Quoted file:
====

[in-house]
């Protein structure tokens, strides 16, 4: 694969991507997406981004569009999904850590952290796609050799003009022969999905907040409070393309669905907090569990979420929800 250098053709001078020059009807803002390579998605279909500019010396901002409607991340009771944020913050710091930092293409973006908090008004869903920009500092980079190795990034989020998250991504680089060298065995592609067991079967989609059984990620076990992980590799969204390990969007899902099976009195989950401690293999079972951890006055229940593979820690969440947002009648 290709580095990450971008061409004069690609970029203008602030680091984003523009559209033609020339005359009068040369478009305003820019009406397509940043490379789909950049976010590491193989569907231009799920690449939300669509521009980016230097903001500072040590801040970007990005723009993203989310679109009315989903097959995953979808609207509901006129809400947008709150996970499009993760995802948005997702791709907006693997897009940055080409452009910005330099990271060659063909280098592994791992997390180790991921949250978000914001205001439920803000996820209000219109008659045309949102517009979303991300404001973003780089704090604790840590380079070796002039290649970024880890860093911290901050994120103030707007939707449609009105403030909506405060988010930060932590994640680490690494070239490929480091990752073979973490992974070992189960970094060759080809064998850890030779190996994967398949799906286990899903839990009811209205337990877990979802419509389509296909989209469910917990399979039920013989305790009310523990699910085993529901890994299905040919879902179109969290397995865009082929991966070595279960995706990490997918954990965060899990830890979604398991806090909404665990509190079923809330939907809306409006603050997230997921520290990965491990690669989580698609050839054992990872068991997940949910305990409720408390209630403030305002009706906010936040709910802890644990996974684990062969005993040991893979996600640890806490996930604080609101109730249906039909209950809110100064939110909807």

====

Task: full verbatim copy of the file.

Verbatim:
[in-house]
């Protein structure tokens, strides 16, 4: 694969991507997406981004569009999904850590952290796609050799003009022969999905907040409070393309669905907090569990979420929800 250098053709001078020059009807803002390579998605279909500019010396901002409607991340009771944020913050710091930092293409973006908090008004869903920009500092980079190795990034989020998250991504680089060298065995592609067991079967989609059984990620076990992980590799969204390990969007899902099976009195989950401690293999079972951890006055229940593979820690969440947002009648 290709580095990450971008061409004069690609970029203008602030680091984003523009559209033609020339005359009068040369478009305003820019009406397509940043490379789909950049976010590491193989569907231009799920690449939300669509521009980016230097903001500072040590801040970007990005723009993203989310679109009315989903097959995953979808609207509901006129809400947008709150996970499009993760995802948005997702791709907006693997897009940055080409452009910005330099990271060659063909280098592994791992997390180790991921949250978000914001205001439920803000996820209000219109008659045309949102517009979303991300404001973003780089704090604790840590380079070796002039290649970024880890860093911290901050994120103030707007939707449609009105403030909506405060988010930060932590994640680490690494070239490929480091990752073979973490992974070992189960970094060759080809064998850890030779190996994967398949799906286990899903839990009811209205337990877990979802419509389509296909989209469910917990399979039920013989305790009310523990699910085993529901890994299905040919879902179109969290397995865009082929991966070595279960995706990490997918954990965060899990830890979604398991806090909404665990509190079923809330939907809306409006603050997230997921520290990965491990690669989580698609050839054992990872068991997940949910305990409720408390209630403030305002009706906010936040709910802890644990996974684990062969005993040991893979996600640890806490996930604080609101109730249906039909209950809110100064939110909807």